“The sagging economy has improved our recruiting ability, without a doubt,” he said. “We have made some excellent hires in the last few months.”
Industry veteran Don FitzGerald, vice president of operations for Beverly Hills, Calif.-based Wolfgang Puck Worldwide, has also noted a change in the recruiting market. The company recently opened a Wolfgang Puck LA Bistro in the affluent town of Westlake Village, Calif., which is about 38 miles west of downtown Los Angeles, at the foot of the Santa Monica mountain range. The median household income was $115,000 two years ago.
“I was worried when we began recruiting, because we’ve had difficulty in the past,” said FitzGerald, who recalled earlier times in his career when he was at another concept and desperately trying to staff restaurants in high-income neighborhoods. But finding employees to work in the West-lake Village restaurant was “a very painless experience.”
“It was relatively easy, given the name Wolfgang Puck,” FitzGerald said. “The name attracts and creates excitement for working for us. We did two Craigslist ads, and that was it. It took three weeks tops to find quality people.”
Establishing a reputation as a place that is fun to work is important if a restaurant wants to attract locals, no matter the income level of the neighborhood, said Richard Weil, president and chief executive of Nick-n-Willy’s Franchising Co. The take-and-bake pizza chain based in Centennial, Colo., has 58 restaurants in 15 states. Some of its Colorado stores are in upper-income neighborhoods such as Highlands Ranch, Lone Tree and Evergreen, where median household incomes in 2006 were $97,667, $107,000 and $83,700, respectively.
“We’re no longer in a situation where unemployment is only 3 percent,” he said. “Even young people are looking for jobs in affluent areas, but you still have to have good employment practices and a positive work environment.”
Nick-n-Willy restaurants have been able to find young people who want to work, even though they don’t need the money, Weil said. The company also encouraged franchisees to recruit for employees at local high schools by getting to know counselors and getting involved in ProStart, a school-to-career curriculum developed by the National Restaurant Association Educational Foundation.
Even with an increase in job applicants, restaurant operators still need to be discriminating in looking for the best candidates, said Kelly Sullivan, director of human resources for the King’s Seafood Co., the Costa Mesa, Calif.-based seafood chain with 17 restaurants in Southern California, Arizona and Nevada.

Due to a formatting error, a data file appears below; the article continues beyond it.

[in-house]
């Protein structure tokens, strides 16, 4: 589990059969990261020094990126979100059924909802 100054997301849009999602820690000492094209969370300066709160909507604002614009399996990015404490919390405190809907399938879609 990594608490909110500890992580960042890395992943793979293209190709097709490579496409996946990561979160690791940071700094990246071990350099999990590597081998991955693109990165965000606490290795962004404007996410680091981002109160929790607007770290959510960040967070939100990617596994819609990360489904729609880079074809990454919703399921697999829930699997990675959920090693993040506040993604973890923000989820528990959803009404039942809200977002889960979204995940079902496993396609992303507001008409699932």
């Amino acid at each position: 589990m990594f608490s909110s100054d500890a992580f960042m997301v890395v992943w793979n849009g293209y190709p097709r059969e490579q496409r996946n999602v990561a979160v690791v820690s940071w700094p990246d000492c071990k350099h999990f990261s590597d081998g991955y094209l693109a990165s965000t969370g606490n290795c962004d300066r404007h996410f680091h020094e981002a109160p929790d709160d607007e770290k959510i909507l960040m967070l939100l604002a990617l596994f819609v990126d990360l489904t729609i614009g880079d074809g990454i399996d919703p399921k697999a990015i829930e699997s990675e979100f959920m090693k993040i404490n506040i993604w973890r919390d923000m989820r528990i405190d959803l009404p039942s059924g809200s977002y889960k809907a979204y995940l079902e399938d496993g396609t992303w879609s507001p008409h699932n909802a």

“More people are looking for jobs right now or second jobs right now,” said Sullivan, who is also president of AHRE. “But that does not mean they are qualified people. Even though the labor pool is getting deeper, that may not mean it’s filled with quality people.”
Some positions are easier to fill than others at restaurants in affluent neighborhoods. Chef Jay Lovell, co-owner with his wife, Darice, of Lovell’s of Lake Forest, has seldom had a problem finding cooks for this upscale restaurant in the high-end neighborhood. Lake Forest, Calif., had a median household income of $153,000 in 2006.
The Lovells have cooks who have been with the restaurant since it opened 10 years ago. Some servers also have been there 10 years.
Most employees who come from the neighborhood are transitional, Jay Lovell said.
“We pull people for hostesses and bussers, things like that,” he said. “They come and go. Some work while they are in college. They drive better cars than I do. Their allowance is more than I get paid. They are destined for other things.”
Affluent areas may have more people looking for jobs, particularly teenagers and young adults, but they often do not have much experience, Sullivan said.
“We’re seeing members of the Millennial generation who have not worked until they are in college or out of college because their parents have the money for them not to work,” she said. “It’s a little challenging when they do come because they have not had a lot of experience.”
At the Blue Rooster in Cranbury, N.J., the Finigans have decided to be the first employer for local teens.
“Part of what we wanted to do was offer young people their first jobs,” Karen Finigan said. “They come in all bright-eyed. Patrons love them. Some will be good. Some will not. We’re doing a lot of training.”
Finigan recently promoted 23-year-old Diana Ornberg to head waitress, even though this is Ornberg’s first job as a server. Ornberg worked occasionally as a hostess at other restaurants as a teenager and didn’t try to hold down a job while she studied art at Rutgers University. But now, having graduated, she took the job to earn enough money to move out of her parents’ house. She was considering becoming an art teacher, but now the experience at Blue Rooster has her thinking about going back to school.
“I love it,” Ornberg said. “I’m thinking about getting a master’s in business and owning my own restaurant.”